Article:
Peripheral IntraVenous Catheter (PIVC)

 

What it is

  • A short (< 7.5 cm), hollow, plastic tube inserted into a peripheral vein, usually in the hand or arm. Ultrasound guided insertion is recommended when no visible or palpable veins are present, for small children and people with fragile or compromised veins.

What it is used for

  • Short-term (< 7 days) delivery of intravenous fluids and medications

Complications

  • Pain, tenderness, inflammation of the vein, blockage, thrombus (blood clot), dislodgement, possible infection, infiltration and extravasation injury

How to prevent complications

  • Use skilled inserters
  • Preferred insertion site is the forearm, unless for a brief procedure
  • Avoid insertion in areas of high flexion (wrist, elbow)
  • Choose smaller catheter sizes to reduce vein irritation (use 20G or smaller in adults)
  • Provide pain relief: local anaesthetic/vapocoolant spray before insertion
  • Prepare skin with chlorhexidine and alcohol and allow to dry before insertion
  • Use needlefree access device to close catheter to the atmosphere
  • Perform hand hygiene before touching the device
  • Use aseptic non-touch technique to limit risk of infection
  • Ensure dressing remains clean, dry and intact
  • Use 1-2 drops of skin glue, a securement device and dressing to anchor the PIVC
  • Scrub the catheter hub with antiseptic and allow to dry before accessing the PIVC
  • Assess each shift for complications or more frequently as per hospital guidelines
  • Remove if complications occur and as soon as no longer needed
 

Peripherally Inserted Central Catheter (PICC)

 

What it is

  • A long (> 45 cm in adults), hollow, plastic tube inserted via a peripheral vein in the upper arm and advanced into the superior vena cava (the large vein feeding directly into the heart). The PICC tip sits just outside the heart. Ultrasound guided insertion is strongly recommended.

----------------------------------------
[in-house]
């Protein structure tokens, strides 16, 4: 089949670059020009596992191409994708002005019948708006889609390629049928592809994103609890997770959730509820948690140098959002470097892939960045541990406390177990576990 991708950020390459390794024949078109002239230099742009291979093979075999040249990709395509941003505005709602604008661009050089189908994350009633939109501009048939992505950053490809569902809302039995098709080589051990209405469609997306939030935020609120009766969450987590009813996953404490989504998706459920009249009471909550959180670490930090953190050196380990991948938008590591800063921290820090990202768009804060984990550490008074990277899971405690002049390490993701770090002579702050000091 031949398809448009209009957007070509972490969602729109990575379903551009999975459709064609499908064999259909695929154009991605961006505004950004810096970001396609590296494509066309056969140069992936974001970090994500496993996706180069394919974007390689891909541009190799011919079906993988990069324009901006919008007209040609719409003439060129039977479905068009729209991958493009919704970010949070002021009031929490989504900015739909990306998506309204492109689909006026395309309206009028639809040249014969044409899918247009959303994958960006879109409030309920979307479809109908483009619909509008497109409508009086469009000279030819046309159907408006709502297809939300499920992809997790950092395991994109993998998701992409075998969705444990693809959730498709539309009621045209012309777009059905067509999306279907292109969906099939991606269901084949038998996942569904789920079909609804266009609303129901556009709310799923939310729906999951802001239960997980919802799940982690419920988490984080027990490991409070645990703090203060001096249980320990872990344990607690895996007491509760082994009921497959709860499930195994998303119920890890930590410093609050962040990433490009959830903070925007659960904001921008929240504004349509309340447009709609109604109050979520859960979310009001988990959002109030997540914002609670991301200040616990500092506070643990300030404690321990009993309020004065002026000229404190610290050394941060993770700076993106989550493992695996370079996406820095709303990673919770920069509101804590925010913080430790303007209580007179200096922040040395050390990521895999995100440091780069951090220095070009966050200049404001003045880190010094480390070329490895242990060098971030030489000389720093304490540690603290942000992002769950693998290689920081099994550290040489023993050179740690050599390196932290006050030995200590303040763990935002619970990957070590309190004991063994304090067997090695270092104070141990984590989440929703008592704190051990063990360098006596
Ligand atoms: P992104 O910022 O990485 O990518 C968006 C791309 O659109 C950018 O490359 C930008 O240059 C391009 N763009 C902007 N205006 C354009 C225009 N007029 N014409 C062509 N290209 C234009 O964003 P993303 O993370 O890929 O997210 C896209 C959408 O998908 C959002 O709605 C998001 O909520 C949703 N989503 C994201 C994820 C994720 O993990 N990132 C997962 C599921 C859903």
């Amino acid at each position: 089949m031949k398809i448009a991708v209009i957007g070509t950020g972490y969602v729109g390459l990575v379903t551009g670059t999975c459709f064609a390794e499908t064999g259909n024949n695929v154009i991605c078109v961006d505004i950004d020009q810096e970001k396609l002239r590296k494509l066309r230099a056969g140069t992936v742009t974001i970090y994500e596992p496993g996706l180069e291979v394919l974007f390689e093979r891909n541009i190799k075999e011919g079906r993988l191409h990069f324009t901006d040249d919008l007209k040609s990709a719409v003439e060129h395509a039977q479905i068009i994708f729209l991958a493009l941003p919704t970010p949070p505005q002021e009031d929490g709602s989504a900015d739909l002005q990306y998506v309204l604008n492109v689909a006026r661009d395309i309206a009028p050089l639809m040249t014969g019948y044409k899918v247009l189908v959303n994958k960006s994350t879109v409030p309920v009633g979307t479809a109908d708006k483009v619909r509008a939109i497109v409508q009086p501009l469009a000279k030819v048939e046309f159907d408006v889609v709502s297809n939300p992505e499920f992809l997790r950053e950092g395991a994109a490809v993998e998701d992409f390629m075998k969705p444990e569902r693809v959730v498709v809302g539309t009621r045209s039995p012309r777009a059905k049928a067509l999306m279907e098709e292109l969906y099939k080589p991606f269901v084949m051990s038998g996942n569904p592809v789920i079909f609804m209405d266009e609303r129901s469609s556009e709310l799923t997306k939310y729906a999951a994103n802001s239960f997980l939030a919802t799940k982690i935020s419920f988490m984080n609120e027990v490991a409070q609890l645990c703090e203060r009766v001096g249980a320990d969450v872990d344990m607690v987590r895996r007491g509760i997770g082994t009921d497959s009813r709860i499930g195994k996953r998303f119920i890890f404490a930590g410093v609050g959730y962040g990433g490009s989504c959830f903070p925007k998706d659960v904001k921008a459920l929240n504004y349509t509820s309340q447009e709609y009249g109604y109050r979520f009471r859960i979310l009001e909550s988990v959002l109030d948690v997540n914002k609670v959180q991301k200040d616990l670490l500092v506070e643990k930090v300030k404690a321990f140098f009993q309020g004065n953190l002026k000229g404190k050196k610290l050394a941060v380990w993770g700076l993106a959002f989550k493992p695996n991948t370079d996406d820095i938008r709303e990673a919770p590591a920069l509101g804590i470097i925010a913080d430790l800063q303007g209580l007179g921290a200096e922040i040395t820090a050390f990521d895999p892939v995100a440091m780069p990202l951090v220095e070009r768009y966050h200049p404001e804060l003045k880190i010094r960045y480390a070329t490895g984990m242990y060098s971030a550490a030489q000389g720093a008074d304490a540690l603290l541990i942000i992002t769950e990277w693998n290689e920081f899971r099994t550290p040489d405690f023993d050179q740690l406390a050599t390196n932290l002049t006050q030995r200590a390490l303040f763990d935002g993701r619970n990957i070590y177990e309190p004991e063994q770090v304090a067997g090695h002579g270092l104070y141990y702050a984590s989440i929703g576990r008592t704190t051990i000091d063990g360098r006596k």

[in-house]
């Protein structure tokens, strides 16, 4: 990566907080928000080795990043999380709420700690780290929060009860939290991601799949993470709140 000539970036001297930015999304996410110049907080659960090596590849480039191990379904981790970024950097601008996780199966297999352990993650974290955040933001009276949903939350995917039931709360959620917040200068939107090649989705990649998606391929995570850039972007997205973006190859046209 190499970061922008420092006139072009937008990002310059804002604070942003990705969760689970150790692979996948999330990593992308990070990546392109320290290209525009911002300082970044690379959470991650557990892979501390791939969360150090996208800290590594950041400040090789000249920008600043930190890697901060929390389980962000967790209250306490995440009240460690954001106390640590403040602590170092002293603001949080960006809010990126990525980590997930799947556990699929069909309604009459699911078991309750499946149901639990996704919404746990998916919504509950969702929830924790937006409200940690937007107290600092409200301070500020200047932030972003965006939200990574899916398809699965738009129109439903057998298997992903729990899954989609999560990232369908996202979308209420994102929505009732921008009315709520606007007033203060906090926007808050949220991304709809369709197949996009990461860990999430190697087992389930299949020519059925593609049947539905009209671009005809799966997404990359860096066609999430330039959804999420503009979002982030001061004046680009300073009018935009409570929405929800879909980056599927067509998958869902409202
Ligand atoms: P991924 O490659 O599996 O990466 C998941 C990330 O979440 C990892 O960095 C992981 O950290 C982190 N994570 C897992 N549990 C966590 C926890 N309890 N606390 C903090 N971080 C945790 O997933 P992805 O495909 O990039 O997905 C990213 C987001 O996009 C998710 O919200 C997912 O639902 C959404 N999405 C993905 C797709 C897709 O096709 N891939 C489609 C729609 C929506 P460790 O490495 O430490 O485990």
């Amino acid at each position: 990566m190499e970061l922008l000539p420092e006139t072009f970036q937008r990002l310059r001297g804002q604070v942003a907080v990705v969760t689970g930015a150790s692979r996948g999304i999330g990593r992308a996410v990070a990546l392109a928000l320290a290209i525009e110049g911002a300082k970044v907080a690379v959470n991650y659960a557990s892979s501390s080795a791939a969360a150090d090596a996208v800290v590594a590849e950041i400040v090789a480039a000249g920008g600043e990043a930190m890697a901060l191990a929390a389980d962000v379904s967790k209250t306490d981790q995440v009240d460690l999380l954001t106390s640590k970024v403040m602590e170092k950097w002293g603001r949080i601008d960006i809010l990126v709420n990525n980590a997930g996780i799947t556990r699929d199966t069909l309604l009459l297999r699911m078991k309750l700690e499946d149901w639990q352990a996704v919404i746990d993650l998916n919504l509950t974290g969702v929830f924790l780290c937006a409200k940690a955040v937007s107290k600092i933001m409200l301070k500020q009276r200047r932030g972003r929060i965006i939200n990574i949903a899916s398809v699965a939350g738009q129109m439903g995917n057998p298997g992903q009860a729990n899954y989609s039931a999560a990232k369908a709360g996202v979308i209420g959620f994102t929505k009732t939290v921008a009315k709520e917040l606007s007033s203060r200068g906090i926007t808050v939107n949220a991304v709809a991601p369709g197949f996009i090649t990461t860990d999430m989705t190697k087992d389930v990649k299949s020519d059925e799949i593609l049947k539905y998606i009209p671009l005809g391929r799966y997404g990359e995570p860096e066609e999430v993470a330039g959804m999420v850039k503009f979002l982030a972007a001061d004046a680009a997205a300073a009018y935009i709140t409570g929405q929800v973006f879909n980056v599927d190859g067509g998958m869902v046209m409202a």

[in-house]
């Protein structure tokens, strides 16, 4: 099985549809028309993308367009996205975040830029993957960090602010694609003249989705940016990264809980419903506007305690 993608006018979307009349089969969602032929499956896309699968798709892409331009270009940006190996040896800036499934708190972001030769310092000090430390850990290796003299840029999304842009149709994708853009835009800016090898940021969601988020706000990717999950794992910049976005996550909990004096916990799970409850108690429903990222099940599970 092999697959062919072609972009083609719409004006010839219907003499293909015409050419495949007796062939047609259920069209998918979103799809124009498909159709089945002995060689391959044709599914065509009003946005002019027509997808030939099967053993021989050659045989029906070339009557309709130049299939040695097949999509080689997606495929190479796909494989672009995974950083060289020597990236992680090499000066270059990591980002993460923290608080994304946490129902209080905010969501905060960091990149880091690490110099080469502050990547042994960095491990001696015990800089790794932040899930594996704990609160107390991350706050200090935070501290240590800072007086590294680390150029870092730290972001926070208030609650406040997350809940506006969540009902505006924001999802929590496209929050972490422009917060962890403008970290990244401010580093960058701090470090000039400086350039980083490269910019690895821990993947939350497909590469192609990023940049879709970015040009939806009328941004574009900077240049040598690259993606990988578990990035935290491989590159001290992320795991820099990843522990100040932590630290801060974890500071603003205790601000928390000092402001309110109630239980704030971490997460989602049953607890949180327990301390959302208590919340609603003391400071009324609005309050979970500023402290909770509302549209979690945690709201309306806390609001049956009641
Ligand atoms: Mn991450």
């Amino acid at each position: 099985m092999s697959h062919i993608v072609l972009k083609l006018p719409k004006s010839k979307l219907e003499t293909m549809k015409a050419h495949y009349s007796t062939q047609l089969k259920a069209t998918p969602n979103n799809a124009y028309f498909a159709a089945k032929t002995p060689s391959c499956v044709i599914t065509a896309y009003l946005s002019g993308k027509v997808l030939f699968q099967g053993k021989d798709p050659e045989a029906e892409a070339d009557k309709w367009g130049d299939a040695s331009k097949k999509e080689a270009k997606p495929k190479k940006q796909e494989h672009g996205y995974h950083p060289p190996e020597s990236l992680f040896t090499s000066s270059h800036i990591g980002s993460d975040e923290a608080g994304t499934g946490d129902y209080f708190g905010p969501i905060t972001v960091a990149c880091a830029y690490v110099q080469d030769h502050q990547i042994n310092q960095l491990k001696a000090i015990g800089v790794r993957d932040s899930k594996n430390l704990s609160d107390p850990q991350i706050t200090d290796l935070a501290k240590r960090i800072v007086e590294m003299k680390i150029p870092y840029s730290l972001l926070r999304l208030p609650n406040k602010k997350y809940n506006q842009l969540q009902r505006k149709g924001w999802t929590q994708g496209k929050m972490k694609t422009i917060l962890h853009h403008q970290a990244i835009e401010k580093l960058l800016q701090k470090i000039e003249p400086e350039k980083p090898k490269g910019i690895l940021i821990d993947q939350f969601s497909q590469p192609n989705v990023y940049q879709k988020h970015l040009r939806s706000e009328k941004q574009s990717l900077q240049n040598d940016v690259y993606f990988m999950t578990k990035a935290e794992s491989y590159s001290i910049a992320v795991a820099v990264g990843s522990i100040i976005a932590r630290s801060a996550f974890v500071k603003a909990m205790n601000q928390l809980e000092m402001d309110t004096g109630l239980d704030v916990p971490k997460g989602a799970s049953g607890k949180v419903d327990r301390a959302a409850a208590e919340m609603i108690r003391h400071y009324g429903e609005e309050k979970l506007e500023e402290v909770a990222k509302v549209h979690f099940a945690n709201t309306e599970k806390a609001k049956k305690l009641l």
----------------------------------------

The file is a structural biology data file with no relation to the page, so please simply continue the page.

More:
What it is used for

  • Medium-long term (> 2 weeks; can remain for several months) delivery of intravenous fluids, medications, nutrition or chemotherapy, and sometimes blood sampling

Complications

  • Pain, tenderness, inflammation of the vein, blockage, thrombus (blood clot), partial or complete dislodgement, internal malposition, infection

How to prevent complications

  • Insertion of a PICC must be done using full barrier precautions (sterile gloves, sterile gown, sterile drapes, face mask) by a skilled inserter
  • Choose a catheter size <45% the vein to avoid thrombosis
  • Choose a single lumen to reduce infection risk
  • Prep skin with chlorhexidine and alcohol and allow to dry before insertion
  • Use needlefree access device to close catheter to the atmosphere
  • Perform hand hygiene before touching the device
  • Use aseptic non-touch technique to limit risk of infection
  • Replace dressing if not clean, dry and intact, and routinely at 7days.
  • Use a securement device and dressing to anchor the PICC
  • Scrub the catheter hub with chlorhexidine and alcohol and allow to dry before accessing the PICC
  • Assess site daily for complications when not in use and during each administration
  • Flush line with normal saline after intermittent use
  • Remove if complications occur or when no longer needed
 

Non-tunnelled Central Venous Catheter (nt-CVC)

 

What it is

  • A hollow, plastic tube, ranging from 4cm in paediatrics up to 25cm in adults, inserted via a vein in the neck (typically internal jugular), chest (subclavian), or groin (femoral) into a large central vein. Ultrasound guided insertion is strongly recommended.

What it is used for

  • A hollow, plastic tube, ranging from 4cm in paediatrics up to 25cm in adults, inserted via a vein in the neck (typically internal jugular), chest (subclavian), or groin (femoral) into a large central vein. Ultrasound guided insertion is strongly recommended.